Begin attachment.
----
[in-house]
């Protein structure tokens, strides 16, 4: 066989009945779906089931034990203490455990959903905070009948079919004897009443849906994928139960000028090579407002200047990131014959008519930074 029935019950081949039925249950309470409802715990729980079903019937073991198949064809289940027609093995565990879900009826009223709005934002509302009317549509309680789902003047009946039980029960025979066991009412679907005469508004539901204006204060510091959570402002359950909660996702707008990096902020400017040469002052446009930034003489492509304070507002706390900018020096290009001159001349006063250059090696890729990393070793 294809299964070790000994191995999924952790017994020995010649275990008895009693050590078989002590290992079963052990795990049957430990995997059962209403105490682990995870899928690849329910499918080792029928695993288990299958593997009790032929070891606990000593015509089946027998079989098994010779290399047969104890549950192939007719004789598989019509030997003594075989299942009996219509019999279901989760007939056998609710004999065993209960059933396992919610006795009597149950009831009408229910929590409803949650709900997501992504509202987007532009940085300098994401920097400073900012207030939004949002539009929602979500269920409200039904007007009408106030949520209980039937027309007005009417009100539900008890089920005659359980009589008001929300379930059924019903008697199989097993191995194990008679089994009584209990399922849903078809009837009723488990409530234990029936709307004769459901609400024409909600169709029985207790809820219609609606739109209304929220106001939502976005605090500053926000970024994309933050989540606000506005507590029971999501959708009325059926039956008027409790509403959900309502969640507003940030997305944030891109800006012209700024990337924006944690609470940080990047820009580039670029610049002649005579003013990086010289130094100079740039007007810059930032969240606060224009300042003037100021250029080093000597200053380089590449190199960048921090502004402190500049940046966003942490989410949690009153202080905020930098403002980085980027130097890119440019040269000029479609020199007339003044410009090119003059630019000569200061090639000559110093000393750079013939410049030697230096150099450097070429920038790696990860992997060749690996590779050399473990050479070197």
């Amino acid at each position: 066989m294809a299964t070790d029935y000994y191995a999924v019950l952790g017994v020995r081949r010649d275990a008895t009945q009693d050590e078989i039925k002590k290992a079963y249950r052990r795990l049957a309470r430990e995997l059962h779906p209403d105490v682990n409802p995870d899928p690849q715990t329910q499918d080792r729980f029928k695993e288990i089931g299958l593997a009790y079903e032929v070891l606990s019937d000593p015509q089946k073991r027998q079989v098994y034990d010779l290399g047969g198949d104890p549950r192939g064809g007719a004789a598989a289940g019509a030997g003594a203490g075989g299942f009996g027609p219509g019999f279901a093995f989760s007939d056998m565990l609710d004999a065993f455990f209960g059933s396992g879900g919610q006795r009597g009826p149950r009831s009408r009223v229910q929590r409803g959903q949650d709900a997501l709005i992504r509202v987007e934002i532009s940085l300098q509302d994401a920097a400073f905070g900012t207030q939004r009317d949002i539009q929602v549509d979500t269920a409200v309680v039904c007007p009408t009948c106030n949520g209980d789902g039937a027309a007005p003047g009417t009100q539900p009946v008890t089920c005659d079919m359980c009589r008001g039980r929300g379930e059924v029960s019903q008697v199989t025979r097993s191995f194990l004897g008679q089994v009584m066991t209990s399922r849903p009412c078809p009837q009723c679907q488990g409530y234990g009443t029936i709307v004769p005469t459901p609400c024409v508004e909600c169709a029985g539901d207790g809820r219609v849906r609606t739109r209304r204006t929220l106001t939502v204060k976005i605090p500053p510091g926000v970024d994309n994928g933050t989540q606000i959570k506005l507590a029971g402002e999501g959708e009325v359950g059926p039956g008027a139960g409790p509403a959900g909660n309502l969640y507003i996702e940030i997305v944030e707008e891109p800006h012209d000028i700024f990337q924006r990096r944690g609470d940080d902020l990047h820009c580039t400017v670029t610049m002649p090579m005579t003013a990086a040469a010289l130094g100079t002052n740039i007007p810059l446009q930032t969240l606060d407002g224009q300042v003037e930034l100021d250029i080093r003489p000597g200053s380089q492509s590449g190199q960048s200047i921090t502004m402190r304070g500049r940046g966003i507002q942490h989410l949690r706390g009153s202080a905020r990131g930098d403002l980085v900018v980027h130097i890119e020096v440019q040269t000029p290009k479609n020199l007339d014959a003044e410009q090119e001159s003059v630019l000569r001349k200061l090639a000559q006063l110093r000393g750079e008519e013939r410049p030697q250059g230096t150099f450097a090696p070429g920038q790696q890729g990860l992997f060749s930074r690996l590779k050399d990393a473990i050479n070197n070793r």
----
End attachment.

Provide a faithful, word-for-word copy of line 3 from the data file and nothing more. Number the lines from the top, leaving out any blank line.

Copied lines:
């Amino acid at each position: 066989m294809a299964t070790d029935y000994y191995a999924v019950l952790g017994v020995r081949r010649d275990a008895t009945q009693d050590e078989i039925k002590k290992a079963y249950r052990r795990l049957a309470r430990e995997l059962h779906p209403d105490v682990n409802p995870d899928p690849q715990t329910q499918d080792r729980f029928k695993e288990i089931g299958l593997a009790y079903e032929v070891l606990s019937d000593p015509q089946k073991r027998q079989v098994y034990d010779l290399g047969g198949d104890p549950r192939g064809g007719a004789a598989a289940g019509a030997g003594a203490g075989g299942f009996g027609p219509g019999f279901a093995f989760s007939d056998m565990l609710d004999a065993f455990f209960g059933s396992g879900g919610q006795r009597g009826p149950r009831s009408r009223v229910q929590r409803g959903q949650d709900a997501l709005i992504r509202v987007e934002i532009s940085l300098q509302d994401a920097a400073f905070g900012t207030q939004r009317d949002i539009q929602v549509d979500t269920a409200v309680v039904c007007p009408t009948c106030n949520g209980d789902g039937a027309a007005p003047g009417t009100q539900p009946v008890t089920c005659d079919m359980c009589r008001g039980r929300g379930e059924v029960s019903q008697v199989t025979r097993s191995f194990l004897g008679q089994v009584m066991t209990s399922r849903p009412c078809p009837q009723c679907q488990g409530y234990g009443t029936i709307v004769p005469t459901p609400c024409v508004e909600c169709a029985g539901d207790g809820r219609v849906r609606t739109r209304r204006t929220l106001t939502v204060k976005i605090p500053p510091g926000v970024d994309n994928g933050t989540q606000i959570k506005l507590a029971g402002e999501g959708e009325v359950g059926p039956g008027a139960g409790p509403a959900g909660n309502l969640y507003i996702e940030i997305v944030e707008e891109p800006h012209d000028i700024f990337q924006r990096r944690g609470d940080d902020l990047h820009c580039t400017v670029t610049m002649p090579m005579t003013a990086a040469a010289l130094g100079t002052n740039i007007p810059l446009q930032t969240l606060d407002g224009q300042v003037e930034l100021d250029i080093r003489p000597g200053s380089q492509s590449g190199q960048s200047i921090t502004m402190r304070g500049r940046g966003i507002q942490h989410l949690r706390g009153s202080a905020r990131g930098d403002l980085v900018v980027h130097i890119e020096v440019q040269t000029p290009k479609n020199l007339d014959a003044e410009q090119e001159s003059v630019l000569r001349k200061l090639a000559q006063l110093r000393g750079e008519e013939r410049p030697q250059g230096t150099f450097a090696p070429g920038q790696q890729g990860l992997f060749s930074r690996l590779k050399d990393a473990i050479n070197n070793r």